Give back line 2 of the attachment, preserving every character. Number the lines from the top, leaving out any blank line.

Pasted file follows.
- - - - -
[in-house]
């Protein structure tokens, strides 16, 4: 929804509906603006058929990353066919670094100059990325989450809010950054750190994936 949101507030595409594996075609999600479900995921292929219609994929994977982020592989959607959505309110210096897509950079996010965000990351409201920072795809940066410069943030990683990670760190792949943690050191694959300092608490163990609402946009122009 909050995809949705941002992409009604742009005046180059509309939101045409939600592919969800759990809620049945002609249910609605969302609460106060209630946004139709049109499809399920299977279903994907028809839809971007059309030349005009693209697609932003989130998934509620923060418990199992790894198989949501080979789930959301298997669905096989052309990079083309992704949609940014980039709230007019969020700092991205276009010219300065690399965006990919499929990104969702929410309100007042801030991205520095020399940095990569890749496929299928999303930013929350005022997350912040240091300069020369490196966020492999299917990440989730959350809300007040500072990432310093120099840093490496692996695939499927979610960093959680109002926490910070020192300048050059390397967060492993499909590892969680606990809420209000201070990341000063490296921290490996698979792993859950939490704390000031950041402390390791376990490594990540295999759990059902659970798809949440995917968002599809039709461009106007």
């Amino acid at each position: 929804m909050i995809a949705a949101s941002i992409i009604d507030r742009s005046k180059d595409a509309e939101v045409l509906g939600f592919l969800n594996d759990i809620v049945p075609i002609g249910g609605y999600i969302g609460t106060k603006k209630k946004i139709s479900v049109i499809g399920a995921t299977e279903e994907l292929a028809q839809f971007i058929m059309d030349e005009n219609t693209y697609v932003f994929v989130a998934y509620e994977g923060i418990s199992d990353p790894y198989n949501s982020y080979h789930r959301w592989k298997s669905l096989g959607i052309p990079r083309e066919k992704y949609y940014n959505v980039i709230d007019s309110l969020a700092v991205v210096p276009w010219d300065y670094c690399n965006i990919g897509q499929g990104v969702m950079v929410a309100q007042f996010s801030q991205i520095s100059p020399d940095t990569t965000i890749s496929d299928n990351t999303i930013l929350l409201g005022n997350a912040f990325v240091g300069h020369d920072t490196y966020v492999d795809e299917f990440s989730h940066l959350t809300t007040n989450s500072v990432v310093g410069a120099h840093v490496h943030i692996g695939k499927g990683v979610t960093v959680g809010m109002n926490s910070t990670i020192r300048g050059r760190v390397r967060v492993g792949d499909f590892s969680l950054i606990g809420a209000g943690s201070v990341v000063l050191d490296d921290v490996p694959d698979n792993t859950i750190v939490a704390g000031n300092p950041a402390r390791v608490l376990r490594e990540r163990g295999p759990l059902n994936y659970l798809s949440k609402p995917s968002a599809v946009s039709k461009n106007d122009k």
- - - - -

């Protein structure tokens, strides 16, 4: 929804509906603006058929990353066919670094100059990325989450809010950054750190994936 949101507030595409594996075609999600479900995921292929219609994929994977982020592989959607959505309110210096897509950079996010965000990351409201920072795809940066410069943030990683990670760190792949943690050191694959300092608490163990609402946009122009 909050995809949705941002992409009604742009005046180059509309939101045409939600592919969800759990809620049945002609249910609605969302609460106060209630946004139709049109499809399920299977279903994907028809839809971007059309030349005009693209697609932003989130998934509620923060418990199992790894198989949501080979789930959301298997669905096989052309990079083309992704949609940014980039709230007019969020700092991205276009010219300065690399965006990919499929990104969702929410309100007042801030991205520095020399940095990569890749496929299928999303930013929350005022997350912040240091300069020369490196966020492999299917990440989730959350809300007040500072990432310093120099840093490496692996695939499927979610960093959680109002926490910070020192300048050059390397967060492993499909590892969680606990809420209000201070990341000063490296921290490996698979792993859950939490704390000031950041402390390791376990490594990540295999759990059902659970798809949440995917968002599809039709461009106007």